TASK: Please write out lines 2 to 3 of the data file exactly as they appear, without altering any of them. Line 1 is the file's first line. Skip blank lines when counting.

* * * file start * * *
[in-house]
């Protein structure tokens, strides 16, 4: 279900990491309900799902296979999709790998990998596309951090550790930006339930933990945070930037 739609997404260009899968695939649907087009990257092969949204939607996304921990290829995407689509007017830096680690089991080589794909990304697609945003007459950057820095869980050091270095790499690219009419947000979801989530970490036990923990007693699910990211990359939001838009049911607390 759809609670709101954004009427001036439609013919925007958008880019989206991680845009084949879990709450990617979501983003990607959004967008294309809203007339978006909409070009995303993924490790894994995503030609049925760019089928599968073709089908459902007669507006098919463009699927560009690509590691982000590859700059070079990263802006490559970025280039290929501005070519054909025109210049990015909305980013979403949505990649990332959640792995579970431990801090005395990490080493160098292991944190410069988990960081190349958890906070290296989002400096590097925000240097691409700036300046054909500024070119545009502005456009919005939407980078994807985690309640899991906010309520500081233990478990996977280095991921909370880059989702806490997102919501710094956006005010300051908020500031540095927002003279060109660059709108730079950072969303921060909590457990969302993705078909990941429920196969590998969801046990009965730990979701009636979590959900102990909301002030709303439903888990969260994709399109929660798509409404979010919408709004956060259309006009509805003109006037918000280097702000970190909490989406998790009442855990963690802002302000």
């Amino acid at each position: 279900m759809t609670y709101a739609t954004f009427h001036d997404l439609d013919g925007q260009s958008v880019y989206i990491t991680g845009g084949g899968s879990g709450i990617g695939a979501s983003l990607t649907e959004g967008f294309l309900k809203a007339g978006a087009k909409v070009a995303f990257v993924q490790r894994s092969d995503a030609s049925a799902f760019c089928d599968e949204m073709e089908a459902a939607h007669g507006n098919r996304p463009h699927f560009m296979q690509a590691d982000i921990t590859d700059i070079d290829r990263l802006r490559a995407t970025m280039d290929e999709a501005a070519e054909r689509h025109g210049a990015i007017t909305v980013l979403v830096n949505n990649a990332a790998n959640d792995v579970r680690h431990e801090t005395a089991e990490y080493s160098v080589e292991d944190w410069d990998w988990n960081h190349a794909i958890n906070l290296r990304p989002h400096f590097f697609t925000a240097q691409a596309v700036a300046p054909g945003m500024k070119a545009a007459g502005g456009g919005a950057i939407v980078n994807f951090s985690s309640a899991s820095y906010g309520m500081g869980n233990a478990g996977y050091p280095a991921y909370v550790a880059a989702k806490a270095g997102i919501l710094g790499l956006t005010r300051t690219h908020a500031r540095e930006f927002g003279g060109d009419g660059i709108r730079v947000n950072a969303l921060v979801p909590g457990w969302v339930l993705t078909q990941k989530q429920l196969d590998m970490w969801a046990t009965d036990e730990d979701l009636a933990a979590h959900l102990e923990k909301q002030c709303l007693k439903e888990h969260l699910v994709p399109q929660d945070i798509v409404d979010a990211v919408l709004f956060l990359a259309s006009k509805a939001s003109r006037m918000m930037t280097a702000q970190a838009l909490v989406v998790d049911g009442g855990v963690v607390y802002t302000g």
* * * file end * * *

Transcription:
């Protein structure tokens, strides 16, 4: 279900990491309900799902296979999709790998990998596309951090550790930006339930933990945070930037 739609997404260009899968695939649907087009990257092969949204939607996304921990290829995407689509007017830096680690089991080589794909990304697609945003007459950057820095869980050091270095790499690219009419947000979801989530970490036990923990007693699910990211990359939001838009049911607390 759809609670709101954004009427001036439609013919925007958008880019989206991680845009084949879990709450990617979501983003990607959004967008294309809203007339978006909409070009995303993924490790894994995503030609049925760019089928599968073709089908459902007669507006098919463009699927560009690509590691982000590859700059070079990263802006490559970025280039290929501005070519054909025109210049990015909305980013979403949505990649990332959640792995579970431990801090005395990490080493160098292991944190410069988990960081190349958890906070290296989002400096590097925000240097691409700036300046054909500024070119545009502005456009919005939407980078994807985690309640899991906010309520500081233990478990996977280095991921909370880059989702806490997102919501710094956006005010300051908020500031540095927002003279060109660059709108730079950072969303921060909590457990969302993705078909990941429920196969590998969801046990009965730990979701009636979590959900102990909301002030709303439903888990969260994709399109929660798509409404979010919408709004956060259309006009509805003109006037918000280097702000970190909490989406998790009442855990963690802002302000």
């Amino acid at each position: 279900m759809t609670y709101a739609t954004f009427h001036d997404l439609d013919g925007q260009s958008v880019y989206i990491t991680g845009g084949g899968s879990g709450i990617g695939a979501s983003l990607t649907e959004g967008f294309l309900k809203a007339g978006a087009k909409v070009a995303f990257v993924q490790r894994s092969d995503a030609s049925a799902f760019c089928d599968e949204m073709e089908a459902a939607h007669g507006n098919r996304p463009h699927f560009m296979q690509a590691d982000i921990t590859d700059i070079d290829r990263l802006r490559a995407t970025m280039d290929e999709a501005a070519e054909r689509h025109g210049a990015i007017t909305v980013l979403v830096n949505n990649a990332a790998n959640d792995v579970r680690h431990e801090t005395a089991e990490y080493s160098v080589e292991d944190w410069d990998w988990n960081h190349a794909i958890n906070l290296r990304p989002h400096f590097f697609t925000a240097q691409a596309v700036a300046p054909g945003m500024k070119a545009a007459g502005g456009g919005a950057i939407v980078n994807f951090s985690s309640a899991s820095y906010g309520m500081g869980n233990a478990g996977y050091p280095a991921y909370v550790a880059a989702k806490a270095g997102i919501l710094g790499l956006t005010r300051t690219h908020a500031r540095e930006f927002g003279g060109d009419g660059i709108r730079v947000n950072a969303l921060v979801p909590g457990w969302v339930l993705t078909q990941k989530q429920l196969d590998m970490w969801a046990t009965d036990e730990d979701l009636a933990a979590h959900l102990e923990k909301q002030c709303l007693k439903e888990h969260l699910v994709p399109q929660d945070i798509v409404d979010a990211v919408l709004f956060l990359a259309s006009k509805a939001s003109r006037m918000m930037t280097a702000q970190a838009l909490v989406v998790d049911g009442g855990v963690v607390y802002t302000g």